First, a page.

Sometimes, when you have a child with additional needs, it’s really hard to know how to play it. And by that I mean, when someone acts a certain way towards your child, it’s hard to know whether to say something or just let it go. Confrontation is not usually my bag, but when that comes to Oscar, I seem to find it hard to remain silent.
Just this week Ashton Kutcher has shared an emotional video of a father of a little boy with Down Syndrome, who felt like he’d failed his son by not standing up to someone. That someone had said something derogatory about his child. The video is of him explaining how amazing his little boy is and how he wished he’d told the person who’d described Down Syndrome as an “illness” of “not knowing much”, that that wasn’t the case at all. The videos been around for a while but I’m guessing because Ashton has shared it, it’s getting even more publicity and shares which can only be a good thing. You can watch it here – https://www.facebook.com/Ashton/videos/10154552565877820/?hc_ref=ARRZhiNEBYJX6WMmQb_RUaW2FZXZxyQL00aI9SnEwMNGNYlBN9y-If_4nfkATEEIoRw&pnref=story
So yesterday, on a day out with his cousins, when Oscars soft scoop ice cream fell on the floor for a second time (and let’s remember, Oscar was acting a little more irrationally than usual due to his ear infection) and when he proceeded to chase Flo to get hers (which failed, as at two years old and wise to her big brothers love for HER ice creams, she wasn’t having any of it), in his frustration, he went over to the sign for ice creams and pushed it over.
In the same way, when we’d sat down for a picnic, because he wasn’t feeling much like eating, he wouldn’t sit with everyone else else and enjoy the spread (which is very unlike him because usually we can’t prize him away from a cocktail sausage and a chocolate swiss roll) he decided jumping on his scooter and taking off downhill in the direction of a river, was a much better idea and no amount of me shouting “Oscar STOP” would actually stop him. I then spent the majority of my lunchtime running after him and said scooter (which in flip flops downhill is not ideal) because, In short, he was on one.
So when he deliberately pushed over the ice cream sign and a lady who happened to be walking past, rolled her eyes and shook her head in disgust, it was difficult to know how to play it. She probably, from behind, didn’t even realise he had Down Syndrome (not that I condone his behaviour just because he does by the way), but if she had, would she have been more forgiving? Would she have understood that his destructive behaviour wasn’t because he was deliberately being naughty, more because he couldn’t find the words to tell Flo he’d wanted her ice cream because frustratingly he’d dropped two already.
Because I was obviously feeling a bit narky yesterday (who wouldn’t be after having to run up and down after a 5 year old on a scooter most of the morning) I shouted after her…
“You don’t have to shake your head at him”
It was quite possibly THE lamest come back in history. I’m pretty sure in hindsight I/we could think of so much more to say next time, but that was all I could come up with in the heat of the moment. She didn’t turn round even though I know she heard me. Her husband did and looked a bit bewildered but didn’t say anything. But it’s got me thinking again….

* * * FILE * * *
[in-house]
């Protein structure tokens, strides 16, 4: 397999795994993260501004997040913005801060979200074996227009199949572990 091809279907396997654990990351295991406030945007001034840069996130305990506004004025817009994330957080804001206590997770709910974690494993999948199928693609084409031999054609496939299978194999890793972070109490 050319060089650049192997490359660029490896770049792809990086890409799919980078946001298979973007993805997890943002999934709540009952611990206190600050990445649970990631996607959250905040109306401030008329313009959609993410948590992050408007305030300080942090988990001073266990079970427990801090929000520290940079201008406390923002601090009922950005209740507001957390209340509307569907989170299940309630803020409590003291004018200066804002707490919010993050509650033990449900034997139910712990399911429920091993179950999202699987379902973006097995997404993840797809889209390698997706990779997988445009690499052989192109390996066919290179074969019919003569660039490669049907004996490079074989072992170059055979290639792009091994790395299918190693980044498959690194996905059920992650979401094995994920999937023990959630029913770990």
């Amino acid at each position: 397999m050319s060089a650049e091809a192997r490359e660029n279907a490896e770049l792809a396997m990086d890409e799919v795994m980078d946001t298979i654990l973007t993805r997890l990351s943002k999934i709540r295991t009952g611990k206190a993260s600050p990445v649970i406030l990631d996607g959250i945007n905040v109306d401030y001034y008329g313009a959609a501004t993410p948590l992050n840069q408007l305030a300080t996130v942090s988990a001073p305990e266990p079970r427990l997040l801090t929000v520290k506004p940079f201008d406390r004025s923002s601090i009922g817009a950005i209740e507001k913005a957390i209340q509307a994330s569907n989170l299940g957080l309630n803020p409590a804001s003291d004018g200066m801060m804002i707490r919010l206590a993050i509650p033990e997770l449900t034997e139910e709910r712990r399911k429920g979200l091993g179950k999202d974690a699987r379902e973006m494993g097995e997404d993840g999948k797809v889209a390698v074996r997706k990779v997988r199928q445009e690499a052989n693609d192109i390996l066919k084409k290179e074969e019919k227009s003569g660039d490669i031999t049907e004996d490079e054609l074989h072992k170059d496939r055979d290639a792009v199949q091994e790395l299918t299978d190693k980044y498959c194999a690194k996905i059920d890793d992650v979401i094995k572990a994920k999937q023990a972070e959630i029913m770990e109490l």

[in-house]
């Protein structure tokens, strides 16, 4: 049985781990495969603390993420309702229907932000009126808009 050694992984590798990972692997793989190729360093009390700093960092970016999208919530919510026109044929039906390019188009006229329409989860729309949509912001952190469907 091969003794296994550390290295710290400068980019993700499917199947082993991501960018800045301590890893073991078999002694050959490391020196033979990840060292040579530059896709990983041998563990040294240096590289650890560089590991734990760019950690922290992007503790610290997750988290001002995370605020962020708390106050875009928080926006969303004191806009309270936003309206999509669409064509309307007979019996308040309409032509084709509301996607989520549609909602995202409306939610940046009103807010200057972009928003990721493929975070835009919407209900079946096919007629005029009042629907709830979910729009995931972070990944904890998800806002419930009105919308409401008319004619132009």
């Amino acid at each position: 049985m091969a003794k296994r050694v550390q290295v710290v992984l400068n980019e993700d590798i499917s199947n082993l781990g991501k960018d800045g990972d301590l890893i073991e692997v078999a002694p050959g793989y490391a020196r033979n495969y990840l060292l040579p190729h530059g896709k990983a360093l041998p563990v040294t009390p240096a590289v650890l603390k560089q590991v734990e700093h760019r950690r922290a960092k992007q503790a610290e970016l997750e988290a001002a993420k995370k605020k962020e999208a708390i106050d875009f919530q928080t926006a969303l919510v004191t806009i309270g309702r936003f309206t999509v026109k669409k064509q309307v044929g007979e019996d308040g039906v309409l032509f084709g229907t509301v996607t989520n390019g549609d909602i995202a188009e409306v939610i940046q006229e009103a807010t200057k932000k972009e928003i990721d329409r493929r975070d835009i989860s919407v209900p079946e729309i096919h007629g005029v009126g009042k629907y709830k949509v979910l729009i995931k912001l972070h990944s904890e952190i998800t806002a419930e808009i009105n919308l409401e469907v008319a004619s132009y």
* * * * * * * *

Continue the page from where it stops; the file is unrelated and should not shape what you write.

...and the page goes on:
Yesterday I received a message from a lady who has a two year old little boy with DS. I will show you the message below but I wondered what you guys thought? Should we really care what other people think? Should we, if they’re not directly involved in our lives, even bother trying to educate? Is it worth the emotional stress and energy? Or do we owe it to our kids? Here’s her message…
Hi, my husband and I are also the proud owners of a little boy (2) who happens to have DS. I was just curious if you have had any experiences of over hearing people talking about your child and how you dealt with feelings and what you would have done.
We were out at the weekend with our son and two women walked past. One of the women said
“That boy isn’t normal”
Then the other woman said
“Yeah it’s that Down syndrome,definitely not normal”.
Before I knew it, I shouted over, walked up to the two women and said
“Excuse me but that’s my son your are taking about”
One of the ladies apologised however the other woman said
“Well he isn’t normal”
Feeling very frustrated and sad for the 2 women I walked away tears rolling down my face. What had my son done to them? He’s cute beautiful and our world.
I am 27 weeks pregnant with my second child and maybe hormones are taking over my life at the moment as I cry quite often, but it hurt so much. Yes my child is different but so is every child and afterall what is normal? My husband said, these people are not in our lives and we shouldn’t let them get to us but that’s easier said than done, as all I want is to protect my son from ignorant people like them. They clearly don’t understand Down Syndrome at all. Thanks for listening x”
One thing I do know, is that I love that she had the guts to say something to these woman. I love that it wasn’t about being confrontational or aggressive. Yes she was sticking up for her son but she was also in saying something, trying to educate them. I realise we’re never going to change everyone’s minds, we’re never going to convince everyone that just because someone’s different, it doesn’t make them less of a person but even if one of the women didn’t back down in her opinion, perhaps she went home and actually thought about what this mother had said. Perhaps she has never experienced different? I’m almost certain she’s never had the pleasure of knowing someone with DS… but I absolutely commend this mummy for speaking out and fully support anyone who has the want and will to try.